The first stage of training on the wheel was designed towards earning also; but in this post I will use the Slab Roller only.

 

Commercial Production

SPACE-a small workshop; 150 to 300 square feet is adequate or a small basement.

Equipment

1 Slab roller; my preference is a Brent, the size depends on how much production you are contemplating.

1 Small Test Kiln-Electric for easy management, or natural gas if it is available; allows more creative and exciting finished pieces; but requires more ceramic knowledge and experience.

1 production Kiln; start with a 2 to 4 cubic feet.

Make sure your kiln comes with a set of kiln furniture

Orton Cones

Earthenware– cones 04 and 05 cones,

Stone ware -04 for bisque firing and cones 5 or 6 depending on your clay supply.

Clay- My preference for beginners is white cone 04; especially if you live in a third world country where the cost of electricity is high.

Kilns & Firing temperatures.

Electric-If you live in an area where the cost of electricity is not so high, and you wish to offer finished pieces at stoneware temperature; you can find low stoneware Clay at cone 5 or 6; but you will need 04 also for bisque firings.

Gas-If you have access to natural gas and is prepared to learn as much as possible about using a gas kiln before commencing production.

Local clay supply-If you can dig your own clay, that is fine, but learn how to eliminate the impurities; frankly unless it is a great source and fairly clean, and is willing to spend the time in preparation; it might be more convenient to purchase a commercial supply.

GLAZES

Start with a small collection of glazes and stains.

Stains-black, brown, green, blue and yellow-06 to 04

Glazes-05 Ready mixed -transparent; opaque white, blue, leaf green, mid brown, turquoise and yellow.

1 Set of brushes and small plastic bottles for pouring from your ceramic supplier.

2 to 4 small sponges

I plastic bin for scrap clay

This training is geared towards creating a brand of commercial production that can be marketed from day one if you follow instructions carefully.

BOOKS AND EQUIPMENT

There are several ceramic suppliers in Europe, Canada and the USA; of course England is known for its ceramics; in the early seventies I bought all my supplies from England, but over the years it became more cost effective to purchase from Canada or the USA.

Suppliers I was happy with are Tuckers Pottery Supplies out of Canada, and Amaco or Brent out of the USA.

You can Google Ceramic suppliers and see who are your nearest and most affordable suppliers.

There are several books on hand building and ceramics for beginners.

You should purchase at least one of each. If you are going the route of a gas kiln, look up how to fire a gas kiln and acquire a publication.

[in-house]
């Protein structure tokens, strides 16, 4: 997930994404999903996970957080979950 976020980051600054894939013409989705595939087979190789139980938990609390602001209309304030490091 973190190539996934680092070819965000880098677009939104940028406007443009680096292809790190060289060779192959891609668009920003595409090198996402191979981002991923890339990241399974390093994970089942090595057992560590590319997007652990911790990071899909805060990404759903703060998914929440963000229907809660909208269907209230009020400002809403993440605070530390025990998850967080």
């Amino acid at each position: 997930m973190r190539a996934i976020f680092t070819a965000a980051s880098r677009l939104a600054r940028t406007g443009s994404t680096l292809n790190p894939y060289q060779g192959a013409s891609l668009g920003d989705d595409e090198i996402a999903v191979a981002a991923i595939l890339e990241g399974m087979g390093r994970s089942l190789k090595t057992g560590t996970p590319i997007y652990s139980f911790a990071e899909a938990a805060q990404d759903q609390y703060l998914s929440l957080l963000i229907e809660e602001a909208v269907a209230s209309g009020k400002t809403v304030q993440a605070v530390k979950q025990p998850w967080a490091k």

Remember also everything is on the Internet these days, just Google your question and search for appropriate answers.

In my next post I will be offering instructions for your first commercial production.

If you would like to start production and create a hobby and earn some extra cash, start sourcing your supplies, anyone can be a ceramic artist. I have never met anyone I couldn’t train.

Wood Carving Blog- The Creative Process- Stage one

Visitors to the gallery often ask questions that I am usually reluctant to answer or sometimes give an abstract answer or reply with a joke.

One of the most asked questions is. How long did it take you to carve this? Referring to a piece of art they a interested in purchasing; I usually think they want to compare price with time.

I have chosen an abstract sculpture I am in the process of carving to disclose its history from beginning to end.

Fifteen years ago I received a call from a lady telling me she was about to cut down a tree that was too close to the house and was I interested in the wood.

I paid a visit to the house and discovered that the tree was what was locally known as Shack Shack or woman’s tongue. The large dry pods would rattle in the wind.

The tree is related to the ebony family, but is not as dark as the African ebony; but still as hard and beautiful. I selected the pieces I wanted and cut them into manageable pieces so they could fit into my Mitsubishi pickup.

The pieces sat outdoors in the sun for 10 years, since I don’t have a kiln for drying wood; If the wood is not properly cured it would split when exposed to central heating or placed in direct sunlight, particularly through a glass window.

wood carving in progress

Five years ago the wood was stored in a forty-foot container, for protection from the rain and final curing.

My market is 99% Tourist, therefore carving large sculptures is a problem because of the high cost of shipping from Anguilla; I have one large sculpture in the Anguilla social security building.

The piece of wood I have chosen is a cross section of a branch, 18 inches high by 16 inches in diameter.

I am still in the process of stripping the wood naked; this also reveals the grain and first shapes.

The next stage is to place the naked wood in a place where I can view it regularly, sometimes in my bedroom. This is done for inspiration and as part of the creative process.

My first task when carving an abstract sculpture is a term I use “stripping the wood naked; in this process all the defects are removed-worm eaten holes, surface cracks etc; a chain saw is the tool of choice at this stage; if the area is too difficult or too small for the chain saw I will use a variable speed Die grinder with a steel burr.